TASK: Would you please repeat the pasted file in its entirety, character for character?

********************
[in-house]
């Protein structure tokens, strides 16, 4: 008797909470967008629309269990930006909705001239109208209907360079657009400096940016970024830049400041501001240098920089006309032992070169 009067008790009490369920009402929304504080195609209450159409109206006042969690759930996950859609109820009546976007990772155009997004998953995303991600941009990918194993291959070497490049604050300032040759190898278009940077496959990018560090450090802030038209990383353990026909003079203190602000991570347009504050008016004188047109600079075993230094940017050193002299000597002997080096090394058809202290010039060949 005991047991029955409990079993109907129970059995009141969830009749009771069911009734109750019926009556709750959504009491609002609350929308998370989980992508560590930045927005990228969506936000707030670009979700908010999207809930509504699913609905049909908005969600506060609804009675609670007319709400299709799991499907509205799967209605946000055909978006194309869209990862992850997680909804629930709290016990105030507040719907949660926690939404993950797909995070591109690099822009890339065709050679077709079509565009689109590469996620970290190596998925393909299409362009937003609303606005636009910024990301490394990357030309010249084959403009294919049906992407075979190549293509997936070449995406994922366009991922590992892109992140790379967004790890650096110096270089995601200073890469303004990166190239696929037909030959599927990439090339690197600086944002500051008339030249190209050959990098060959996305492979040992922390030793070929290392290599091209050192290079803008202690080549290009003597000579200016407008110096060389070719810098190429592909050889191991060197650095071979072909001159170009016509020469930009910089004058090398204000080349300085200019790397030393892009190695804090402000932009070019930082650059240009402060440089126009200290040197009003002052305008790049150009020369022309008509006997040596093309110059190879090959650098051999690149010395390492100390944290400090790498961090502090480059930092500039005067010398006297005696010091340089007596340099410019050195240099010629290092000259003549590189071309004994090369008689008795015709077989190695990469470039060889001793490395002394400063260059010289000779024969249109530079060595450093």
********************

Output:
[in-house]
């Protein structure tokens, strides 16, 4: 008797909470967008629309269990930006909705001239109208209907360079657009400096940016970024830049400041501001240098920089006309032992070169 009067008790009490369920009402929304504080195609209450159409109206006042969690759930996950859609109820009546976007990772155009997004998953995303991600941009990918194993291959070497490049604050300032040759190898278009940077496959990018560090450090802030038209990383353990026909003079203190602000991570347009504050008016004188047109600079075993230094940017050193002299000597002997080096090394058809202290010039060949 005991047991029955409990079993109907129970059995009141969830009749009771069911009734109750019926009556709750959504009491609002609350929308998370989980992508560590930045927005990228969506936000707030670009979700908010999207809930509504699913609905049909908005969600506060609804009675609670007319709400299709799991499907509205799967209605946000055909978006194309869209990862992850997680909804629930709290016990105030507040719907949660926690939404993950797909995070591109690099822009890339065709050679077709079509565009689109590469996620970290190596998925393909299409362009937003609303606005636009910024990301490394990357030309010249084959403009294919049906992407075979190549293509997936070449995406994922366009991922590992892109992140790379967004790890650096110096270089995601200073890469303004990166190239696929037909030959599927990439090339690197600086944002500051008339030249190209050959990098060959996305492979040992922390030793070929290392290599091209050192290079803008202690080549290009003597000579200016407008110096060389070719810098190429592909050889191991060197650095071979072909001159170009016509020469930009910089004058090398204000080349300085200019790397030393892009190695804090402000932009070019930082650059240009402060440089126009200290040197009003002052305008790049150009020369022309008509006997040596093309110059190879090959650098051999690149010395390492100390944290400090790498961090502090480059930092500039005067010398006297005696010091340089007596340099410019050195240099010629290092000259003549590189071309004994090369008689008795015709077989190695990469470039060889001793490395002394400063260059010289000779024969249109530079060595450093």